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County Continues to Improve E-Signature and Related Processes

What started as a pilot to automate Alameda County’s polling place contracts has expanded to all county departments.

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When Alameda County’s chief information officer and registrar of voters were ready to modernize the contracting process for voting space, the Information Technology Department (ITD) turned to DocuSign for an e-Signature API.

All departments now have reduced traditional paperwork and turnaround time, and ITD said it keeps end user needs at the planning forefront. Juggling of paperwork and binder organization are mostly a thing of the past, Howard Hill, an ITD manager, told Industry Insider – California in an interview.

About 900 polling places needed to be secured, Hill said, which could mean delays in getting the proper documents filed. The leases – on paper – had to be mailed and managed, while people needed reminders to sign and return.

“That’s a lot of paperwork to keep track of: Who’s sent it back, who hasn’t sent it back,” Hill said. “DocuSign was the perfect solution.”

About nine ITD staffers, including Mike Pacheco and Laura Busuioc, stood up the system and in turn have seen at least an 80 percent paper savings in support of the county’s accessible-infrastructure goals.

With the DocuSign solution and associated processes, contracts are sent electronically, e-signatures are collected and databases are updated to reflect what needs follow-up.

Likely the most impactful improvement is the process for authorized approvers, which moved from hard copy to digital, creating efficiencies and eliminating a system of binders and forms.

Alameda County, which has about 21 departments and more than 10,000 employees, now can track approvers, approver expiration dates and documentation across every department.

“It’s obviously a bottleneck when you get your organization as big as we are now,” Pacheco said. “All these authorizations would come in as sheets of paper and go into these binders that just got bigger and bigger and harder and harder to search.”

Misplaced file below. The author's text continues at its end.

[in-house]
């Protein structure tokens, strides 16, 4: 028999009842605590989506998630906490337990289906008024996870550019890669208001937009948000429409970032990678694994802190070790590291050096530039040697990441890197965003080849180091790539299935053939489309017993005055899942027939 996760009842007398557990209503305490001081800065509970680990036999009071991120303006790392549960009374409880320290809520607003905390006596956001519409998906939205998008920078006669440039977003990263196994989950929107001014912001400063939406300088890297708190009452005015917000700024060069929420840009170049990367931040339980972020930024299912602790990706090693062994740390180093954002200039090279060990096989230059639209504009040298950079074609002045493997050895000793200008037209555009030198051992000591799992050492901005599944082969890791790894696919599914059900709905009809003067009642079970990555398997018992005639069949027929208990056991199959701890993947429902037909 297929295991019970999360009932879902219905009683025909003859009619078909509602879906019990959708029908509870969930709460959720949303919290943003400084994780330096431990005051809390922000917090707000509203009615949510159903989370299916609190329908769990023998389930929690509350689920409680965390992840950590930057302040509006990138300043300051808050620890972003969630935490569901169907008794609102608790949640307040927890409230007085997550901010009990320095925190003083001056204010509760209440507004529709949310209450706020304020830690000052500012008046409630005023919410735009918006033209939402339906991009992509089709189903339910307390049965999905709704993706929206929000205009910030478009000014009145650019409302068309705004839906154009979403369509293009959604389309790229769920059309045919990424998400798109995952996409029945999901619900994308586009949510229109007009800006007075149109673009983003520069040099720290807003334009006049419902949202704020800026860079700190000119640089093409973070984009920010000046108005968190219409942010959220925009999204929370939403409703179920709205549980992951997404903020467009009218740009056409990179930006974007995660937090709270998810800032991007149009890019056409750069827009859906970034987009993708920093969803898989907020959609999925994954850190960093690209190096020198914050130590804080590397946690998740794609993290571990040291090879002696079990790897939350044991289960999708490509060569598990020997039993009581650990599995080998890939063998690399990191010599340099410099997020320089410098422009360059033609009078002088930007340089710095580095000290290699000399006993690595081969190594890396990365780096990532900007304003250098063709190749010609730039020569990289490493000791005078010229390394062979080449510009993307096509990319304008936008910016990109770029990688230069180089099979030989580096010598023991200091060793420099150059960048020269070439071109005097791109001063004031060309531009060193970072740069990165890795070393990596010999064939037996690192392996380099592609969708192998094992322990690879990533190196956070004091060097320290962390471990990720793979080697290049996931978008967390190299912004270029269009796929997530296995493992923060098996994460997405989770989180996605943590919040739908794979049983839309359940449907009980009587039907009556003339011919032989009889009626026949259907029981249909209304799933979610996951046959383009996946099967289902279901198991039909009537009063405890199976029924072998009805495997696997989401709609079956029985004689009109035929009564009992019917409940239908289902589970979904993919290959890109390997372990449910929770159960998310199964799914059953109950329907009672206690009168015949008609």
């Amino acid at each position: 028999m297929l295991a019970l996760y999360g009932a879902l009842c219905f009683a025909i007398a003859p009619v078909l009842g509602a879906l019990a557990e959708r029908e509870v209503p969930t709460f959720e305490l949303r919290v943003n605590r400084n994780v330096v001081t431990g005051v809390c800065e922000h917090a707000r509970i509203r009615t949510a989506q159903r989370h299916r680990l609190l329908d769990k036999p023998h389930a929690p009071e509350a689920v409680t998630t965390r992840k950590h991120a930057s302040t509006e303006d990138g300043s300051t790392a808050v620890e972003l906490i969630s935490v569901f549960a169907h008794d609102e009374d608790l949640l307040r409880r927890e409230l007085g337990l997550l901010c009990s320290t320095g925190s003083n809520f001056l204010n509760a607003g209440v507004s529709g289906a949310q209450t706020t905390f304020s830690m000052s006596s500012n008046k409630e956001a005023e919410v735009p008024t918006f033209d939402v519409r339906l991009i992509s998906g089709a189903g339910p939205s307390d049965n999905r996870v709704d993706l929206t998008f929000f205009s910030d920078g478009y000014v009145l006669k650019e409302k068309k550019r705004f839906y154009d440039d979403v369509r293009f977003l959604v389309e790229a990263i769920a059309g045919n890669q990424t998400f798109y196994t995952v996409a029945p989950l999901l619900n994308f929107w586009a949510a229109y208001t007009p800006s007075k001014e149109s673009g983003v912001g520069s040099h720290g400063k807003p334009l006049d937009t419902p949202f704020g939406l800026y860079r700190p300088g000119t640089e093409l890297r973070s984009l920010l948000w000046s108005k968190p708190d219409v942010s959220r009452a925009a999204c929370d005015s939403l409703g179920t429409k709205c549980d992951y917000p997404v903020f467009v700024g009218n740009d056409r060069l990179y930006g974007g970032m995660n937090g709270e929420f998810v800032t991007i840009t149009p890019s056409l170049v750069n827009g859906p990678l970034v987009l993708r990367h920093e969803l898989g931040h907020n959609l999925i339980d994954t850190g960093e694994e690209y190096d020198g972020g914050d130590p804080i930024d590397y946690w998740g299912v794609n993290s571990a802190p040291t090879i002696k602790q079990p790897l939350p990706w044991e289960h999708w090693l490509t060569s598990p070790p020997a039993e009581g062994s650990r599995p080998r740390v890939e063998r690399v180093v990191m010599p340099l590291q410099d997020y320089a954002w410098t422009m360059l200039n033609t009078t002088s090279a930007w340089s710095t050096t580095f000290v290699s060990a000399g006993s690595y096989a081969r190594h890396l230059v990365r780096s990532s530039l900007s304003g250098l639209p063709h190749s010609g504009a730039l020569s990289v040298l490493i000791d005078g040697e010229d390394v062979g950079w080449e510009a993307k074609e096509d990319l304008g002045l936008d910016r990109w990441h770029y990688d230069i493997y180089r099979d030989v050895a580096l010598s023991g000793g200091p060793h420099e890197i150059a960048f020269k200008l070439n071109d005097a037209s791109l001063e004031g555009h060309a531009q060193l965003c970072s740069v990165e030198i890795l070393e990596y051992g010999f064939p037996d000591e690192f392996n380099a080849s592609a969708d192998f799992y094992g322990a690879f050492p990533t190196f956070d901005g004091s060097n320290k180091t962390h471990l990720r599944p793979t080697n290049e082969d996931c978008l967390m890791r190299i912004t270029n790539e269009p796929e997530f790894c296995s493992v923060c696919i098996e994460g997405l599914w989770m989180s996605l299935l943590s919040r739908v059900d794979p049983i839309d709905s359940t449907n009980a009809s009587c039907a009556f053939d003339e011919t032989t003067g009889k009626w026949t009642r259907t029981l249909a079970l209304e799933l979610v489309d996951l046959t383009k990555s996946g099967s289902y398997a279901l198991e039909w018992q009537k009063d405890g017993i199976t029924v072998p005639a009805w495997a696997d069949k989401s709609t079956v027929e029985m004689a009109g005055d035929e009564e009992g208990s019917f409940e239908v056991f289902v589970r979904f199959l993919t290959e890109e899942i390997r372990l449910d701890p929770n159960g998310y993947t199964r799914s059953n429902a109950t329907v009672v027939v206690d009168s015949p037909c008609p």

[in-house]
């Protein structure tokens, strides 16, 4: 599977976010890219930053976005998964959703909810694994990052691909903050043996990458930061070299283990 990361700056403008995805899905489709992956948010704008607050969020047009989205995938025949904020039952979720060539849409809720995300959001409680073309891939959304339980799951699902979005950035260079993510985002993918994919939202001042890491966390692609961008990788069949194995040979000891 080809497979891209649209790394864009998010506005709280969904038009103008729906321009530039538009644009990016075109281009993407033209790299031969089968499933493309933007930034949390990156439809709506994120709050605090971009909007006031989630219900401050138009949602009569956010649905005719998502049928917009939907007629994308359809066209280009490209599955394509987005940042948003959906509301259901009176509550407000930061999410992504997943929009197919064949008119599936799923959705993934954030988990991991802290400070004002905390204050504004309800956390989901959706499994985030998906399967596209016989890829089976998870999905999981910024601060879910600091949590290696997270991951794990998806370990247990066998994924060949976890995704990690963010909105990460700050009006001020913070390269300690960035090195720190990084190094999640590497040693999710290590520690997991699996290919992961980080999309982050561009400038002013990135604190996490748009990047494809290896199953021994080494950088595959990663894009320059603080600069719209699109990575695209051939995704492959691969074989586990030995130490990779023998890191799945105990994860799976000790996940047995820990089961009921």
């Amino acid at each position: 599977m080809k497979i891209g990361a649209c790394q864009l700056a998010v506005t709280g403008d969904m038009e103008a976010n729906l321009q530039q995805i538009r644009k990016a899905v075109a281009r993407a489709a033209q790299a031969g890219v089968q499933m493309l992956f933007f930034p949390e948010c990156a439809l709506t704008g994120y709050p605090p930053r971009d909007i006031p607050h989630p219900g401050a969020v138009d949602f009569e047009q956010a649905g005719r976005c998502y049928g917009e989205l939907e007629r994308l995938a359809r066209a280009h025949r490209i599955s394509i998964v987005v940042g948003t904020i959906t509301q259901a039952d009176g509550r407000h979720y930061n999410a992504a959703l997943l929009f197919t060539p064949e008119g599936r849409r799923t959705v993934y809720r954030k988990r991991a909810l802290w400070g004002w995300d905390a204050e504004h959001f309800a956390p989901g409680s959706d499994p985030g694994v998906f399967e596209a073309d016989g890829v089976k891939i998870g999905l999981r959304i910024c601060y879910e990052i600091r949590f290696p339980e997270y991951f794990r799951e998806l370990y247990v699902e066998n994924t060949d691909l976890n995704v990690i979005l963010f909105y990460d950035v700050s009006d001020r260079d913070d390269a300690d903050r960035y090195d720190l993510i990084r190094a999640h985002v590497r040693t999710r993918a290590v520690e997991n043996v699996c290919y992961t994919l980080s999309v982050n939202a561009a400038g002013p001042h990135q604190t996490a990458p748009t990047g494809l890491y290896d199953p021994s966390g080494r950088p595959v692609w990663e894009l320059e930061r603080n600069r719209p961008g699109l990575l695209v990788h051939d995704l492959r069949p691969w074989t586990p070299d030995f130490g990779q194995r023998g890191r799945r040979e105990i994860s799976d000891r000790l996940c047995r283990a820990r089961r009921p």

The signature authority is good for two years, and with people moves and new hires, the expiration adds another layer to difficulty of paper tracking. With integrations, departments can run reports quickly to show what needs updates and recapture signatures or capture new signatures.

The county “developed DocuSign interfaces in an open and configurable way that can help multiple departments at the same time with minimal configuration,” according to a published API case study.

“We have it set up so that the person filling it out can do 10 employees at the same time, and the department only has to sign once,” Pacheco said. “We’re about to release a new version in which they could do even more if they wanted to. The sky’s the limit. We always want to have our department heads signing as few things as possible.”

Departments can customize their own forms and branding, as a result of Busuioc’s work.

Hill said that customizable forms “allow the department to put their own branding on, use their own form and do all the configuration pretty simply themselves, so they don’t need to engage our department to build anything for them. They can literally roll something out in a matter of a day.”

Pandemic response and work from home accelerated adoption by 300 percent, according to a 2021 recommendation to renew, and the e-signature projects directly tie into the Alameda County Virtual First planning.

Streamlined processes include:
  • Maintaining an authorized approvers/signatures database
  • Allowing residents to appeal property assessments
  • Managing internal charitable giving campaigns
  • Granting of marriage licenses
  • Managing contracts and leases

The county’s end-to-end solution connects the DocuSign API while also:
  • Being customized to various departments
  • Giving the ability to create site admins
  • Offering search capability
  • Storing digital document copies
  • Running reports

Integrations include:

Hill said that “the savings in time, those leases that the registrar of voters would send out via mail – I think something like 80 percent of them came back within 24 hours because it's all instantaneous.”

“The whole process was automated end to end.”

A DocuSign dashboard reflects how much energy and resources have been saved over the years, supporting the county’s accessible infrastructure goal as part of Vision 2026.
Rae D. DeShong is a Dallas-based e.Republic staff writer and has worked at The Dallas Morning News and as a community college administrator.